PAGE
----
There remains much controversy about how to increase the rates of successful AVF formation and promote AVF survival. Okomuro et al. suggested that careful selection criteria using clinical examination and vascular mapping via ultrasound could lead to the successful creation of radiocephalic fistulas in diabetic patients and reported AVF survival rates no different to non-diabetics [44]. A retrospective study in the US suggested that diabetes was not a factor in delayed fistula maturation and that more attention should be paid to pre-operative arterial diameter (rather than the usual standard of a venous diameter > 2.0 mm). This would naturally lead to the placement of higher numbers of brachio-cephalic fistulas [45].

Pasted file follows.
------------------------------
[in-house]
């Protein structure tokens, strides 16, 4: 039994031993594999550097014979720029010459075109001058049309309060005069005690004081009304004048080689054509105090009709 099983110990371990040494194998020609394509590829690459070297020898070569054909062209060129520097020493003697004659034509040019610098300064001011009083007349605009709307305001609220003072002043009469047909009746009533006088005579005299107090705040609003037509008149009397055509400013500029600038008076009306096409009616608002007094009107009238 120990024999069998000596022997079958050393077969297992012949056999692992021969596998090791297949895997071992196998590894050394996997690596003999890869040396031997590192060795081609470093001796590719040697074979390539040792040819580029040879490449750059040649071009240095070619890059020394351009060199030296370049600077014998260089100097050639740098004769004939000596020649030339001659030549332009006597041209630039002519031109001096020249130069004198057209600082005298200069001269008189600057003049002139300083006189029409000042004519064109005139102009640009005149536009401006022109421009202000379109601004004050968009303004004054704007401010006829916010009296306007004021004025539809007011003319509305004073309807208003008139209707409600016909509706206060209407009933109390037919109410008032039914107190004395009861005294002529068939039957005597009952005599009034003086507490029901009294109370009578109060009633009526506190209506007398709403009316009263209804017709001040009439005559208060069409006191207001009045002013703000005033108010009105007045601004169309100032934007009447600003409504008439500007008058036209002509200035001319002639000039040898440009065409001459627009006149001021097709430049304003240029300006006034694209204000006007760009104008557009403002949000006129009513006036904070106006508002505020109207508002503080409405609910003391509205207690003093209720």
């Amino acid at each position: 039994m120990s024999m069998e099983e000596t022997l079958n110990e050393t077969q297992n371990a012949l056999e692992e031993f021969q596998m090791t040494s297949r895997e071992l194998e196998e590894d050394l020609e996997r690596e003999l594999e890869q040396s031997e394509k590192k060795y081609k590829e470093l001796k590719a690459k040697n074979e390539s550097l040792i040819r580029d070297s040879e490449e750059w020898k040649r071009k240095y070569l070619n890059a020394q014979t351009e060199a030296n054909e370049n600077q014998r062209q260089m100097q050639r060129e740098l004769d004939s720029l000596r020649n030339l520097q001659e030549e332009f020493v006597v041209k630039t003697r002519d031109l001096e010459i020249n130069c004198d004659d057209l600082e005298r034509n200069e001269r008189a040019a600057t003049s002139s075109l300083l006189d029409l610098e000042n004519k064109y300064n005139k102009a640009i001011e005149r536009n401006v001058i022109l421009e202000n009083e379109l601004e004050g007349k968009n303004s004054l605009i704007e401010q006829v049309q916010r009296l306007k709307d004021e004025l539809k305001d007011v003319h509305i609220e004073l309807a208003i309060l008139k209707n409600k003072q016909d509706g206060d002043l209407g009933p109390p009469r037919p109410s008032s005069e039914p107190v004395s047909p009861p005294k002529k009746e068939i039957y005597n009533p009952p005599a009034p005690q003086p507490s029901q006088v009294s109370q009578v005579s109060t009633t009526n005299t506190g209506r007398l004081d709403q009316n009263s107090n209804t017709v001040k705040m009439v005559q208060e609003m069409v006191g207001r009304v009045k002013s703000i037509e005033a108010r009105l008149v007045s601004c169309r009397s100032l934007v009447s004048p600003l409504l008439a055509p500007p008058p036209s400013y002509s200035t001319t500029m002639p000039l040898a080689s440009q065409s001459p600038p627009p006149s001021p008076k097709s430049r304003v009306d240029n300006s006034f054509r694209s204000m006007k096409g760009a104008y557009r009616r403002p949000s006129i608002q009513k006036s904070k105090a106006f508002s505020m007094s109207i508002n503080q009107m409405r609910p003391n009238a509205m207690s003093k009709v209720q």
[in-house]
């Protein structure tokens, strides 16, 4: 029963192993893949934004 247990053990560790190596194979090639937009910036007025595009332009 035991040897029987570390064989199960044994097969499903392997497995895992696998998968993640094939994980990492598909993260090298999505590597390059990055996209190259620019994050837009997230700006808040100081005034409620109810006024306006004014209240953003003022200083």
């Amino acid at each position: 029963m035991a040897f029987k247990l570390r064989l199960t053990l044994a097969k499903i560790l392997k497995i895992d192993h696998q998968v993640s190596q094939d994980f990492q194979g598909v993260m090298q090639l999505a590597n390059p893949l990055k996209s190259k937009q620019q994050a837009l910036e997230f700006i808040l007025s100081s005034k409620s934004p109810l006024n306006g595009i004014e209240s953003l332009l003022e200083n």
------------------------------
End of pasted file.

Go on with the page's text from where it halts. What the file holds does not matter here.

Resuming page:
The best path to successful fistula formation in diabetics would seem to lie in doing the simple things well. Early referral, experienced surgical support with a multi-disciplinary team and careful pre-operative assessment currently represent the best approach along with adequate post-operative care and a proactive approach to AVF monitoring on the dialysis unit. There is no convincing evidence that we should be overly pessimistic about the likelihood of successful fistula formation in patients with diabetes although we should bear in mind that there may be issues with fistula maturation, and this may take longer. Development of robust predictive measures to help with selecting appropriate sites for fistula formation may be helpful but further work is needed to evaluate this.

4. Haemodynamic Instability during Dialysis